As a government employee, David Brailer, M.D., is barred by law from lobbying Congress to restore a $50 million appropriation for his Office of the National Coordinator for Health Information Technology trimmed last month from an omnibus federal appropriations bill.
That doesn't mean healthcare professionals can't call their elected representatives and gripe about the cut.
"I'm a federal employee," Brailer said. "I work for the president. I don't lobby Congress. If you think it's a raw deal, tell people about it."
Brailer's remarks came Friday morning at the annual summit on healthcare quality and patient safety in Chicago, sponsored by the Joint Commission on Accreditation of Healthcare Organizations.
Brailer, who had maintained his silence in the days since the Nov. 19 passage of the bill in which his budget was whacked, appeared reluctant to address the topic. In responding to a question from the floor by an attendee to the Chicago conference, he read quotes attributed to him in a New York Times article published hours earlier. The article quoted Brailer as saying the cut was "a bad bounce" but added, "I have absolute confidence that the president is totally behind what we're doing."
Brailer told his Chicago listeners he had spoken with President Bush and "I have first-hand knowledge of this. I stand by my comments."
Without specifically naming them, Brailer said there are forces who, while not opposed to the expansion of healthcare IT, are also willing to ignore it.
"We are now in a fight with the big dogs," he said. "I'll just deal with whatever I get," he said, adding, "The game is afoot, big time."
Brailer was questioned again about the budget cut later Friday as he attended a panel discussion hosted by Evanston (Ill.) Northwestern Healthcare on physician/patient connectivity. Representatives from the suburban Chicago hospital group and from the Marshfield (Wis.) Clinic, as well as several Evanston Northwestern patients, discussed their experience with the Web portals used to facilitate the physician/patient links.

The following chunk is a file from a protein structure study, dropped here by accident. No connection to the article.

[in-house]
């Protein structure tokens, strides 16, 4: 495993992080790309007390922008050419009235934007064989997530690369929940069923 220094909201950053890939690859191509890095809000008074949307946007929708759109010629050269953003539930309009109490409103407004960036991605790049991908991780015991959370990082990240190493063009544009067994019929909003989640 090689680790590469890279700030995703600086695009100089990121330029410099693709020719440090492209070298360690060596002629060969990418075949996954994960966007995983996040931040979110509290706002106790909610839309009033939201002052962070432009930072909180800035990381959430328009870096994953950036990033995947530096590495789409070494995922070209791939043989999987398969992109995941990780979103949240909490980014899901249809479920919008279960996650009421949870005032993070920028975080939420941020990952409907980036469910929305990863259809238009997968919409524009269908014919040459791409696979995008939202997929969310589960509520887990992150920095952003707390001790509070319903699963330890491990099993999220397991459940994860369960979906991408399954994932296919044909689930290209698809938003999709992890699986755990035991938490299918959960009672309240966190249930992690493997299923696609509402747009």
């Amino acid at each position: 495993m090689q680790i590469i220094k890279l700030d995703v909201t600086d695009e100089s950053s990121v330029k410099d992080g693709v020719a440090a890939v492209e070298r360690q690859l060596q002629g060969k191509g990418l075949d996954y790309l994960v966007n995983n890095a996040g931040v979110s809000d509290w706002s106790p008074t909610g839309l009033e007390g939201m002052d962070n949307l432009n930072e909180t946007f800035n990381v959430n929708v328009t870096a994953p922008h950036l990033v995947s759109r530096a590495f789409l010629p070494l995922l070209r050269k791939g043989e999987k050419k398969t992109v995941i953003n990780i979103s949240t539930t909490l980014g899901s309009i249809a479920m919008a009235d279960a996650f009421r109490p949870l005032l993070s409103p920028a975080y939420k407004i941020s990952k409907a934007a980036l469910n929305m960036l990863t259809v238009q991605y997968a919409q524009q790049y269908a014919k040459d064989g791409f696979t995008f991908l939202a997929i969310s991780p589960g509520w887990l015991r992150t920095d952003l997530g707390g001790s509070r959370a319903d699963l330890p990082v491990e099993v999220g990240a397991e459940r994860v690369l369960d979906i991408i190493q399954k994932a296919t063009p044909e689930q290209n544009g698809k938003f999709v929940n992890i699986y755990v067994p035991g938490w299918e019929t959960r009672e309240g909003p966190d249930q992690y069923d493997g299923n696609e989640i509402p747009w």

Brailer explained that healthcare IT is no longer a niche, but "is now a national issue. That means it's subject to all the tectonic forces that influence public policy. It's not about who's for it or against it, it's about who has a bigger priority."
As such, Brailer said, healthcare leaders need to educate the public and government policymakers about healthcare IT to ensure its place on the national list of priorities.
Brailer had asked for the money to use to help fund work on national healthcare IT standards and as seed money for various IT pilot projects. Brailer's office received $4 million for operations and perhaps some small grants out of $54 million appropriated for IT projects in the omnibus appropriation bill that passed and was sent to Bush for his signature ("Health IT office's project funding nixed"). The HHS budget was cut by $3 billion to help trim the nine appropriation bills rolled into the omnibus legislation to meet a $388 billion spending target.
The office of the national health IT coordinator, created in April by President Bush as an arm of HHS, has been run this year using existing funds in the HHS budget.